Is all lost for anything more than a trivial application of array_map? The answer came to me as part of my Python exploration. Python 2.5 has a new module called functools that defines a concept called partial function application. The basic concept is that you pass a function and a list of parameters to partial and it returns a new function that represents the original function with the passed parameters already filled in on the right side of the parameter list. This sounds confusing I know, but it's simplicity in action:

//assuming some magic call "partial" exists in PHP
array_map(partial("htmlentities", ENC_QUOTES), $data);

That looks good, assuming that partial somehow surmounts the global namespace clobbering and memory leakage that create_function causes. Taking to heart Raganwald's advice to sharpen my saw (but stuck in Blub and not yet being smart enough to understand the Y! anyways) I decided to come up with a way to make my magic code work without create_function() or eval(). The answer is fairly obvious - you can't do partial function application as defined in PHP without serious drawbacks. Functions just aren't first class citizens.

Objects are, however, even in PHP4. And the much derided psuedo-type "callback" in PHP is defined as either a string containing a function name OR an array of the form array($obj, "methodname") (or you can use array("class_name","static_method")). And while using a class would add a single class to the global namespace, the objects it creates can be dynamically created and destroyed. Memory leak solved. The implementation turned out to be fairly simple:

function partial()
        class partial{
            var $values = array();
            var $func;

            function partial($func, $args)
                $this->values = $args;
                $this->func = $func;

            function method()
                $args = func_get_args();
                return call_user_func_array($this->func, array_merge($args, $this->values));
    //assume $0 is funcname, $1-$x is partial values
    $args = func_get_args();   
    $func = $args[0];
    $p = new partial($func, array_slice($args,1));
    return array($p, 'method');

I can't decide if moving the class definition out of the function (and making it non-conditional) would be cleaner - at least this way it isn't created if the function is never called. Note that you do have to have both a function and a class, but the function is there just to wrap the generated object in a "callback" array for you.

So how does this puppy perform. Well, not too well. To test this out I created a benchmark page that applies htmlentities 10000 times to a list of data in 5 different ways. A few runs have no ENT_QUOTES option (merely to compare the performance of a simple array_map call to the traditional foreach method. There's no significant difference in speed.) The numbers of interest, however, indicate that using foreach with the ENT_QUOTES option takes about .17 seconds while using partial() to construct a function and array_map to apply it takes about .7 seconds. Interestingly, using create_function is a little faster at about .55 seconds. Looking at memory usage, however, tells the tale: partial and foreach both have negligible memory consumption at approximately 1/4 Mb, but calling create_function repeatedly makes memory shoot up to about 9Mb. You can see the results and the code that generated them for yourself.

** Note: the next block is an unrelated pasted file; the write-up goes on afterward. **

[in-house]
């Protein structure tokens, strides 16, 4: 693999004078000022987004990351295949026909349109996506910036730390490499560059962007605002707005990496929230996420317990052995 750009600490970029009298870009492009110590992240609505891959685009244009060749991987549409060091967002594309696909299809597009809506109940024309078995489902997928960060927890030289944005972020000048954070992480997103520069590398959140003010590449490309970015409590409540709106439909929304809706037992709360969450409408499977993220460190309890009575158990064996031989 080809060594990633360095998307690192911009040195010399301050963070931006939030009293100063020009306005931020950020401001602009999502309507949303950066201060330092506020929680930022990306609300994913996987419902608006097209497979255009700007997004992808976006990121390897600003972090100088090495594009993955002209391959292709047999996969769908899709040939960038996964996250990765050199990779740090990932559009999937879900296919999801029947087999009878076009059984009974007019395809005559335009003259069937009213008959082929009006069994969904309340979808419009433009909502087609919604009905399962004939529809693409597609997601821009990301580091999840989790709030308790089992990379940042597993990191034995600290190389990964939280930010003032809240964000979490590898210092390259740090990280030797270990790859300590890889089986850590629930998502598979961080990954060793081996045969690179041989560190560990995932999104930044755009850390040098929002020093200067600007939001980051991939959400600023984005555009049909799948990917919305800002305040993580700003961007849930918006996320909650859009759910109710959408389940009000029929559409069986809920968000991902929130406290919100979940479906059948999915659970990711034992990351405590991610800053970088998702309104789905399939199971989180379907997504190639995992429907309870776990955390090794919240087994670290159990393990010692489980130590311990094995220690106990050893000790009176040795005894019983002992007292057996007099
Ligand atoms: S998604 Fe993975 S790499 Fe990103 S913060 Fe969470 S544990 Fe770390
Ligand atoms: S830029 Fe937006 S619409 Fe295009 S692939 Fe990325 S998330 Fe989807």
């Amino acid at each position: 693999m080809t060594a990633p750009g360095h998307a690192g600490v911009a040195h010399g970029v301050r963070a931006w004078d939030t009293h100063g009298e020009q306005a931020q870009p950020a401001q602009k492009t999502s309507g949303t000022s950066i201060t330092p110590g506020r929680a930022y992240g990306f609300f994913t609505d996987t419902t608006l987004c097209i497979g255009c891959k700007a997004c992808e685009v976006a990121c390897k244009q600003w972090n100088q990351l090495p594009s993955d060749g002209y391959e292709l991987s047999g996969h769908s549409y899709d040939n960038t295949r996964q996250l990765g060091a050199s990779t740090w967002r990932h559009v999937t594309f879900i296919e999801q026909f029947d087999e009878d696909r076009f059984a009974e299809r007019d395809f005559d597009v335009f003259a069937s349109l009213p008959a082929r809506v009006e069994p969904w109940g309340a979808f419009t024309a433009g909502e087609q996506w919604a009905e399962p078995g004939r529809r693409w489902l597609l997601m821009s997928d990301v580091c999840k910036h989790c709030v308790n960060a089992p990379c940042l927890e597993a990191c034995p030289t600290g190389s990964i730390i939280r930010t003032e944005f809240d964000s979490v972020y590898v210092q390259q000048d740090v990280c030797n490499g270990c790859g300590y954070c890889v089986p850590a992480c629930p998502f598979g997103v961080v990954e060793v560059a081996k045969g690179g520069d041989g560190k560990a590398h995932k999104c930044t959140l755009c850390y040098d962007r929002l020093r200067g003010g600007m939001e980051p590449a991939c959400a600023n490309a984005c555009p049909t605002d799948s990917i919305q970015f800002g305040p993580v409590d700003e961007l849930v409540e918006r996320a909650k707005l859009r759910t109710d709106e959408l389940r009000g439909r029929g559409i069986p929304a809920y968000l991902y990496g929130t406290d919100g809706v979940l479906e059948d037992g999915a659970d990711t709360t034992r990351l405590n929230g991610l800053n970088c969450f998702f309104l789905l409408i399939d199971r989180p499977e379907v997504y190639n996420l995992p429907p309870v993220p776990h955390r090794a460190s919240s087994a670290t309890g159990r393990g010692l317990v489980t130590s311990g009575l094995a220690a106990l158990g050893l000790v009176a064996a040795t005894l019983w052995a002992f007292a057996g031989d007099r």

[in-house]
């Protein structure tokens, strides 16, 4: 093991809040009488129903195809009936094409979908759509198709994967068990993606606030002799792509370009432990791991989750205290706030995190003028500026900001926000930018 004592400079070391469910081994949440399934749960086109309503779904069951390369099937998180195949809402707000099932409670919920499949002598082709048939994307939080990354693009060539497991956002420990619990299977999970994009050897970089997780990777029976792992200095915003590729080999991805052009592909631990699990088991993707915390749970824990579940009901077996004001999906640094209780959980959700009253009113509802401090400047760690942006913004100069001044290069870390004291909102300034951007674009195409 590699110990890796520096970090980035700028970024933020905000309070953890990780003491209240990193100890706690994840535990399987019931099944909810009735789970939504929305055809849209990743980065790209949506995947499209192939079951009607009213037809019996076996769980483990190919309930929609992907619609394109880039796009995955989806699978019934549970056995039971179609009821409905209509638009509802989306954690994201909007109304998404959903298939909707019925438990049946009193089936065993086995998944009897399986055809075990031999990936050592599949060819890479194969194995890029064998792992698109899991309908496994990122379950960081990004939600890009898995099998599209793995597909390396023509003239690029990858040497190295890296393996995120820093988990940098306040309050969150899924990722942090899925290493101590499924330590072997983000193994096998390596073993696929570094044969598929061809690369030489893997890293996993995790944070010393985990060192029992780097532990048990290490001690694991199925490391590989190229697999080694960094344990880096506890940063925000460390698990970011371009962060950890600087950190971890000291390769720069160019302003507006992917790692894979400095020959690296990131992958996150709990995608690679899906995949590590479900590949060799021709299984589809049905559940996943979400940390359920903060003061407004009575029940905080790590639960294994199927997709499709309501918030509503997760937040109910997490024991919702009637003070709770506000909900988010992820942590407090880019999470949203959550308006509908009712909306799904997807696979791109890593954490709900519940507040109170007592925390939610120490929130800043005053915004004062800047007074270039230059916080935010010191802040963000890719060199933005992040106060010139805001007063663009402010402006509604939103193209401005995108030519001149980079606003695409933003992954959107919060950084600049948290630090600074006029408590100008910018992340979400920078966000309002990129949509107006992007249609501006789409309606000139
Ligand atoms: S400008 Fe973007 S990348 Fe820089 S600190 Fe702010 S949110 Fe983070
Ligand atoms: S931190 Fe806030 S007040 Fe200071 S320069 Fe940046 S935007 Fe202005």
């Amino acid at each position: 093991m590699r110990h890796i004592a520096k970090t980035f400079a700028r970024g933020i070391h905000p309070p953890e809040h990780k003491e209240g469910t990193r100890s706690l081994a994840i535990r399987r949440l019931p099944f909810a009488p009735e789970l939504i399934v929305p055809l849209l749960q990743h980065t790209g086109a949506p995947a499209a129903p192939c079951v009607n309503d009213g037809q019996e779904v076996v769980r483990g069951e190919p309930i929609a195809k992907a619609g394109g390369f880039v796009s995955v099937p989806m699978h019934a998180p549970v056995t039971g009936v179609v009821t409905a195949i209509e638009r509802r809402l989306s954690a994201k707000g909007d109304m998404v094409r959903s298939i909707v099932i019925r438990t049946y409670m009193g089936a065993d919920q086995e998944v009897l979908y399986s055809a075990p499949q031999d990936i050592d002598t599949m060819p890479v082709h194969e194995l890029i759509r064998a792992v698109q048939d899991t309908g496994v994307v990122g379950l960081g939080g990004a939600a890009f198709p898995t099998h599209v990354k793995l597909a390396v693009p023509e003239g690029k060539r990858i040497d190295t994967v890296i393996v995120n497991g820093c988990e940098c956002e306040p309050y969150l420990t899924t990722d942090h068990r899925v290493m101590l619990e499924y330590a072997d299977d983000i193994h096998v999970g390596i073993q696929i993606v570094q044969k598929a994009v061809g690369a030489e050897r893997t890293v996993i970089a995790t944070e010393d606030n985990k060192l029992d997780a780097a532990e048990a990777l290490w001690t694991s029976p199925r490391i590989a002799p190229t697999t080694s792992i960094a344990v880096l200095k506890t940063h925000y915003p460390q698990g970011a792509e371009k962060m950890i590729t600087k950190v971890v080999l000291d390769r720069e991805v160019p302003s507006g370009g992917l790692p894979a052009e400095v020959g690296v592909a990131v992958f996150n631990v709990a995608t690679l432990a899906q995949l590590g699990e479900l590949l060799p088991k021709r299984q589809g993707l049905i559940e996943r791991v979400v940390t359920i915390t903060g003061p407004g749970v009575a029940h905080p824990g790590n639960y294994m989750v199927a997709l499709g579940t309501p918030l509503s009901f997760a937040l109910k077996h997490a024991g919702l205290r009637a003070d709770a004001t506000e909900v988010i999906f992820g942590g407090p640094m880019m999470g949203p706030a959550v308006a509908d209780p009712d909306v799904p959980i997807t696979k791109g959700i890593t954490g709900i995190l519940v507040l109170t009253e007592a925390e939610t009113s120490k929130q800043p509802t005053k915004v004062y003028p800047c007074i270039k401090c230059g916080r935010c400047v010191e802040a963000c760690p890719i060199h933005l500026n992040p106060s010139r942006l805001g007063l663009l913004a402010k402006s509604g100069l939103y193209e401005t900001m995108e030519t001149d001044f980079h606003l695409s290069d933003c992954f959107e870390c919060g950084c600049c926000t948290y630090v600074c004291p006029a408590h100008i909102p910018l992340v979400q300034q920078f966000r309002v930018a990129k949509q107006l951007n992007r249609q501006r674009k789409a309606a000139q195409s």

So what's the end result? Is it worth the extra CPU to use partial in your code? For me it is - there are enough places where I've compromised by defining extra functions (or class methods) merely to wrap some built in functionality for array_map application that using partial will be a significant clean up of the existing code.

Techniques like this would be easier (and faster) if PHP could clean up a few of the edge cases around function handling. Some things (like "print") are technically language constructs rather than functions even though they look like functions. Additionally, none of the operators are valid functions for the purpose of callbacks. Now I'm not asking for operator overloading or anything crazy, but it would be nice if PHP6 would do some checking for these "non-function" functions and allow them as special cases for call_user_func (and by extension array_map, array_walk, etc). This would allow for interesting code like

$a = array(5, 45, 23, 17);
$b = array(3, 67, 83, 21);
//$c has array composed of addition of elements from $a and $b
$c = array_map("+", $a, $b);
//$d has the multiple of every element in $a by 2
$d = array_map(partial("*",2), $a);

Once you start thinking in these terms it becomes easy to move towards a more declarative (and less imperative) style of programming. My experience so far is that every little step in this direction helps my code to be both clearer and more succinct.

Posted on February 13th 2007, 05:38 PM